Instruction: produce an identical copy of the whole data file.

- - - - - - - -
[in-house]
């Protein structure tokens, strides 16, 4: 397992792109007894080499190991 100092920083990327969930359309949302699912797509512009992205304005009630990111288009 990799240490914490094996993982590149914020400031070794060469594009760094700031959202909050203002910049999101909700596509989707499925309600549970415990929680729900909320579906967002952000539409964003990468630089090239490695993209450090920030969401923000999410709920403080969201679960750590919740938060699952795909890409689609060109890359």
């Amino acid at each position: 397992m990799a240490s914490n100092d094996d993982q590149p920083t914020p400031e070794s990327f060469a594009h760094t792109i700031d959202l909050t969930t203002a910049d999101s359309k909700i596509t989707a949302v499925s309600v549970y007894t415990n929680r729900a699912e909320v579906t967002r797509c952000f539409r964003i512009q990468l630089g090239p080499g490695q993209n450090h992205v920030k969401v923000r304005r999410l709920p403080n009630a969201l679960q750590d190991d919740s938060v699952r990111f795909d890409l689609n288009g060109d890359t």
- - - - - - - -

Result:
[in-house]
């Protein structure tokens, strides 16, 4: 397992792109007894080499190991 100092920083990327969930359309949302699912797509512009992205304005009630990111288009 990799240490914490094996993982590149914020400031070794060469594009760094700031959202909050203002910049999101909700596509989707499925309600549970415990929680729900909320579906967002952000539409964003990468630089090239490695993209450090920030969401923000999410709920403080969201679960750590919740938060699952795909890409689609060109890359």
């Amino acid at each position: 397992m990799a240490s914490n100092d094996d993982q590149p920083t914020p400031e070794s990327f060469a594009h760094t792109i700031d959202l909050t969930t203002a910049d999101s359309k909700i596509t989707a949302v499925s309600v549970y007894t415990n929680r729900a699912e909320v579906t967002r797509c952000f539409r964003i512009q990468l630089g090239p080499g490695q993209n450090h992205v920030k969401v923000r304005r999410l709920p403080n009630a969201l679960q750590d190991d919740s938060v699952r990111f795909d890409l689609n288009g060109d890359t």